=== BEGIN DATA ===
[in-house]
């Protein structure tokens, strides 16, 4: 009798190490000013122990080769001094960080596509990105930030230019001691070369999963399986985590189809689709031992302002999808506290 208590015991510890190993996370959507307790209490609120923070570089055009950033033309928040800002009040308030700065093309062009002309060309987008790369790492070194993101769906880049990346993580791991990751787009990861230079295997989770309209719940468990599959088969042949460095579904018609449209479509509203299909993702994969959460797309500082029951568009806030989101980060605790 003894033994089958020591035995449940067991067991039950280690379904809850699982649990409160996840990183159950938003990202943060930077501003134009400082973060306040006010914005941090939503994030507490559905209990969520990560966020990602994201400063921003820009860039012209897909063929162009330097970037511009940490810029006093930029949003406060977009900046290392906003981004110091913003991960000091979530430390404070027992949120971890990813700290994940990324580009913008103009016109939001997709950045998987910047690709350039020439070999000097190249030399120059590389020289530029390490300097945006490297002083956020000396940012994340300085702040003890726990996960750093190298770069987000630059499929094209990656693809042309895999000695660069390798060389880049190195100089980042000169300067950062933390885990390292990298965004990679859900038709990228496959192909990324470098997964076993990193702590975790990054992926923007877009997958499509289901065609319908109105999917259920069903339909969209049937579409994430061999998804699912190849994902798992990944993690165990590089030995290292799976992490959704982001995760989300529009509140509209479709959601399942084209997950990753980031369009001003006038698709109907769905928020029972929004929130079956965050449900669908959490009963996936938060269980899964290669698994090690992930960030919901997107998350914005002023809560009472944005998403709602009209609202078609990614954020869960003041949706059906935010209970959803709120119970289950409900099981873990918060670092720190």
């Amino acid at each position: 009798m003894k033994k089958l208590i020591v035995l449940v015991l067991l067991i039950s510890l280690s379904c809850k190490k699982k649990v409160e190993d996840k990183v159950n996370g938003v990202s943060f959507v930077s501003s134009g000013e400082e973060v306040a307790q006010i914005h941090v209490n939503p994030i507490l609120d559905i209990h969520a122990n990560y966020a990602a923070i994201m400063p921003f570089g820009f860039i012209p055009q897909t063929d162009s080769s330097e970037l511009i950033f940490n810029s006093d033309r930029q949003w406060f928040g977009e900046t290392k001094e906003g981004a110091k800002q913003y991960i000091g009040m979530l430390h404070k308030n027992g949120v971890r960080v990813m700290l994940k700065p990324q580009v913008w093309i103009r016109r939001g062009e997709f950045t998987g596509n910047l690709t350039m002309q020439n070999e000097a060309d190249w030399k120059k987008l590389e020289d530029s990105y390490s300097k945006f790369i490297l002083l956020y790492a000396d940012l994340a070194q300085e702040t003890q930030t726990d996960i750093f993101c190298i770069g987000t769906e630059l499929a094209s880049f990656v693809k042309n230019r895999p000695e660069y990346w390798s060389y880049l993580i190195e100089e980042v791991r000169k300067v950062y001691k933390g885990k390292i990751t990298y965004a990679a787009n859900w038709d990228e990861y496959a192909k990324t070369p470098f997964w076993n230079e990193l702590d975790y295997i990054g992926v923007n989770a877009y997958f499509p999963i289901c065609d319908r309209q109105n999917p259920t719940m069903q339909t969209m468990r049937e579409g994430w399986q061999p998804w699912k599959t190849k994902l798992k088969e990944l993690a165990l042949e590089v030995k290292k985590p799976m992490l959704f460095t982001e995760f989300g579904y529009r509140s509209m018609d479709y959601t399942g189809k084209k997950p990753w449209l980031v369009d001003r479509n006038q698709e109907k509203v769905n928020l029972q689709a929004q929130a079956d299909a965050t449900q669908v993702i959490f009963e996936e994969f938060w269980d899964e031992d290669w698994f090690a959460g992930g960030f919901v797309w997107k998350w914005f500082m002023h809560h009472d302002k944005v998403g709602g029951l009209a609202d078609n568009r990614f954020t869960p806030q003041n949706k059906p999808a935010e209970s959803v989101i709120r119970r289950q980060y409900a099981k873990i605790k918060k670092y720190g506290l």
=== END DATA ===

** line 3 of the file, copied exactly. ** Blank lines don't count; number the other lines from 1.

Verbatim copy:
């Amino acid at each position: 009798m003894k033994k089958l208590i020591v035995l449940v015991l067991l067991i039950s510890l280690s379904c809850k190490k699982k649990v409160e190993d996840k990183v159950n996370g938003v990202s943060f959507v930077s501003s134009g000013e400082e973060v306040a307790q006010i914005h941090v209490n939503p994030i507490l609120d559905i209990h969520a122990n990560y966020a990602a923070i994201m400063p921003f570089g820009f860039i012209p055009q897909t063929d162009s080769s330097e970037l511009i950033f940490n810029s006093d033309r930029q949003w406060f928040g977009e900046t290392k001094e906003g981004a110091k800002q913003y991960i000091g009040m979530l430390h404070k308030n027992g949120v971890r960080v990813m700290l994940k700065p990324q580009v913008w093309i103009r016109r939001g062009e997709f950045t998987g596509n910047l690709t350039m002309q020439n070999e000097a060309d190249w030399k120059k987008l590389e020289d530029s990105y390490s300097k945006f790369i490297l002083l956020y790492a000396d940012l994340a070194q300085e702040t003890q930030t726990d996960i750093f993101c190298i770069g987000t769906e630059l499929a094209s880049f990656v693809k042309n230019r895999p000695e660069y990346w390798s060389y880049l993580i190195e100089e980042v791991r000169k300067v950062y001691k933390g885990k390292i990751t990298y965004a990679a787009n859900w038709d990228e990861y496959a192909k990324t070369p470098f997964w076993n230079e990193l702590d975790y295997i990054g992926v923007n989770a877009y997958f499509p999963i289901c065609d319908r309209q109105n999917p259920t719940m069903q339909t969209m468990r049937e579409g994430w399986q061999p998804w699912k599959t190849k994902l798992k088969e990944l993690a165990l042949e590089v030995k290292k985590p799976m992490l959704f460095t982001e995760f989300g579904y529009r509140s509209m018609d479709y959601t399942g189809k084209k997950p990753w449209l980031v369009d001003r479509n006038q698709e109907k509203v769905n928020l029972q689709a929004q929130a079956d299909a965050t449900q669908v993702i959490f009963e996936e994969f938060w269980d899964e031992d290669w698994f090690a959460g992930g960030f919901v797309w997107k998350w914005f500082m002023h809560h009472d302002k944005v998403g709602g029951l009209a609202d078609n568009r990614f954020t869960p806030q003041n949706k059906p999808a935010e209970s959803v989101i709120r119970r289950q980060y409900a099981k873990i605790k918060k670092y720190g506290l």